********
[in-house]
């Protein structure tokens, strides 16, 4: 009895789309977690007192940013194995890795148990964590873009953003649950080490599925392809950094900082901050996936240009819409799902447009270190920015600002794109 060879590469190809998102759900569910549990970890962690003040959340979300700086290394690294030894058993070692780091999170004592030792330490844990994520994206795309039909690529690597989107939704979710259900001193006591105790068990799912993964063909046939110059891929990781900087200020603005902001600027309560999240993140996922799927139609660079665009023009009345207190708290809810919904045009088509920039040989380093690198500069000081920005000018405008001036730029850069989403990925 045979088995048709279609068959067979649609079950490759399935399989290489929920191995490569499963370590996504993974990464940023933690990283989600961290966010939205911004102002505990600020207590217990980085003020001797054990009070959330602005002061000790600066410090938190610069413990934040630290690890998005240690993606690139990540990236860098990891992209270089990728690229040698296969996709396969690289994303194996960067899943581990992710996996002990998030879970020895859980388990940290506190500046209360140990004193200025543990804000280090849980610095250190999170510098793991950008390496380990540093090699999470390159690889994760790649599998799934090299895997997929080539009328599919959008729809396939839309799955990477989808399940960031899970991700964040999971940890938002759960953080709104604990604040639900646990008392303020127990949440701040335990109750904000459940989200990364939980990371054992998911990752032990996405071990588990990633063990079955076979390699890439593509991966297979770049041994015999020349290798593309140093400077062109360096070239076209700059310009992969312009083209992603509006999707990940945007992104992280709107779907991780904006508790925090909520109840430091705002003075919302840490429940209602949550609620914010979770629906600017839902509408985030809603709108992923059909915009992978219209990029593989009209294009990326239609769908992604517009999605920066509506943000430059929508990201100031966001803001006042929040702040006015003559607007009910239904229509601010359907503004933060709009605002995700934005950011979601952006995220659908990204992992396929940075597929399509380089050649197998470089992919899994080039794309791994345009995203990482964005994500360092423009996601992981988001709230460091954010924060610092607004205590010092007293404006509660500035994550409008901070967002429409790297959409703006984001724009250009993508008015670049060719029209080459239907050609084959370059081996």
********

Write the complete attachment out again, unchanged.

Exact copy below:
[in-house]
């Protein structure tokens, strides 16, 4: 009895789309977690007192940013194995890795148990964590873009953003649950080490599925392809950094900082901050996936240009819409799902447009270190920015600002794109 060879590469190809998102759900569910549990970890962690003040959340979300700086290394690294030894058993070692780091999170004592030792330490844990994520994206795309039909690529690597989107939704979710259900001193006591105790068990799912993964063909046939110059891929990781900087200020603005902001600027309560999240993140996922799927139609660079665009023009009345207190708290809810919904045009088509920039040989380093690198500069000081920005000018405008001036730029850069989403990925 045979088995048709279609068959067979649609079950490759399935399989290489929920191995490569499963370590996504993974990464940023933690990283989600961290966010939205911004102002505990600020207590217990980085003020001797054990009070959330602005002061000790600066410090938190610069413990934040630290690890998005240690993606690139990540990236860098990891992209270089990728690229040698296969996709396969690289994303194996960067899943581990992710996996002990998030879970020895859980388990940290506190500046209360140990004193200025543990804000280090849980610095250190999170510098793991950008390496380990540093090699999470390159690889994760790649599998799934090299895997997929080539009328599919959008729809396939839309799955990477989808399940960031899970991700964040999971940890938002759960953080709104604990604040639900646990008392303020127990949440701040335990109750904000459940989200990364939980990371054992998911990752032990996405071990588990990633063990079955076979390699890439593509991966297979770049041994015999020349290798593309140093400077062109360096070239076209700059310009992969312009083209992603509006999707990940945007992104992280709107779907991780904006508790925090909520109840430091705002003075919302840490429940209602949550609620914010979770629906600017839902509408985030809603709108992923059909915009992978219209990029593989009209294009990326239609769908992604517009999605920066509506943000430059929508990201100031966001803001006042929040702040006015003559607007009910239904229509601010359907503004933060709009605002995700934005950011979601952006995220659908990204992992396929940075597929399509380089050649197998470089992919899994080039794309791994345009995203990482964005994500360092423009996601992981988001709230460091954010924060610092607004205590010092007293404006509660500035994550409008901070967002429409790297959409703006984001724009250009993508008015670049060719029209080459239907050609084959370059081996």